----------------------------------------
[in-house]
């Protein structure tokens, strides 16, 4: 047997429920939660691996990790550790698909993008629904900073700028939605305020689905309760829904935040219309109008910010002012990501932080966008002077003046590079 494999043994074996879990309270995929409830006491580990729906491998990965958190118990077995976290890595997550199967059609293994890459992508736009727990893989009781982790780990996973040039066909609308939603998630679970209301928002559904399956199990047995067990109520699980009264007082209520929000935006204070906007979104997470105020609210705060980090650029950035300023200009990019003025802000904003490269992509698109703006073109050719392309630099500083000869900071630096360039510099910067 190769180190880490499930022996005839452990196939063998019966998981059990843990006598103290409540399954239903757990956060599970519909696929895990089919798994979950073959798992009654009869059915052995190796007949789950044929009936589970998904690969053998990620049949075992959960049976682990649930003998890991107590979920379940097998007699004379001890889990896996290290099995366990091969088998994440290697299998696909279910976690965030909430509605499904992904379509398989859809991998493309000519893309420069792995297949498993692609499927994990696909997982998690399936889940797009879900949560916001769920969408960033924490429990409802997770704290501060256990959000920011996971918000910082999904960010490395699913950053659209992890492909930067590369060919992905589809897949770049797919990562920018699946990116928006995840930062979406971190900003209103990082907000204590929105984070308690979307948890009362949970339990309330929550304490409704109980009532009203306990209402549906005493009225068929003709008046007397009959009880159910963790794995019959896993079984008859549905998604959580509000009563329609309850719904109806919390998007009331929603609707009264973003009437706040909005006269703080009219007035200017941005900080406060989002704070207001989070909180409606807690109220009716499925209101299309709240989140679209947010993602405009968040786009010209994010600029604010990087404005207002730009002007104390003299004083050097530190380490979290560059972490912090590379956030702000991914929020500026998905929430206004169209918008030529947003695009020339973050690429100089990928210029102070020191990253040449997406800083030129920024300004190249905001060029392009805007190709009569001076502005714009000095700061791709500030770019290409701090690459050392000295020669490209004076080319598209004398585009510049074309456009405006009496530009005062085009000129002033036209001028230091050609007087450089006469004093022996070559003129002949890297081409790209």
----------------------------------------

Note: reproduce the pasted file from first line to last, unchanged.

[in-house]
């Protein structure tokens, strides 16, 4: 047997429920939660691996990790550790698909993008629904900073700028939605305020689905309760829904935040219309109008910010002012990501932080966008002077003046590079 494999043994074996879990309270995929409830006491580990729906491998990965958190118990077995976290890595997550199967059609293994890459992508736009727990893989009781982790780990996973040039066909609308939603998630679970209301928002559904399956199990047995067990109520699980009264007082209520929000935006204070906007979104997470105020609210705060980090650029950035300023200009990019003025802000904003490269992509698109703006073109050719392309630099500083000869900071630096360039510099910067 190769180190880490499930022996005839452990196939063998019966998981059990843990006598103290409540399954239903757990956060599970519909696929895990089919798994979950073959798992009654009869059915052995190796007949789950044929009936589970998904690969053998990620049949075992959960049976682990649930003998890991107590979920379940097998007699004379001890889990896996290290099995366990091969088998994440290697299998696909279910976690965030909430509605499904992904379509398989859809991998493309000519893309420069792995297949498993692609499927994990696909997982998690399936889940797009879900949560916001769920969408960033924490429990409802997770704290501060256990959000920011996971918000910082999904960010490395699913950053659209992890492909930067590369060919992905589809897949770049797919990562920018699946990116928006995840930062979406971190900003209103990082907000204590929105984070308690979307948890009362949970339990309330929550304490409704109980009532009203306990209402549906005493009225068929003709008046007397009959009880159910963790794995019959896993079984008859549905998604959580509000009563329609309850719904109806919390998007009331929603609707009264973003009437706040909005006269703080009219007035200017941005900080406060989002704070207001989070909180409606807690109220009716499925209101299309709240989140679209947010993602405009968040786009010209994010600029604010990087404005207002730009002007104390003299004083050097530190380490979290560059972490912090590379956030702000991914929020500026998905929430206004169209918008030529947003695009020339973050690429100089990928210029102070020191990253040449997406800083030129920024300004190249905001060029392009805007190709009569001076502005714009000095700061791709500030770019290409701090690459050392000295020669490209004076080319598209004398585009510049074309456009405006009496530009005062085009000129002033036209001028230091050609007087450089006469004093022996070559003129002949890297081409790209």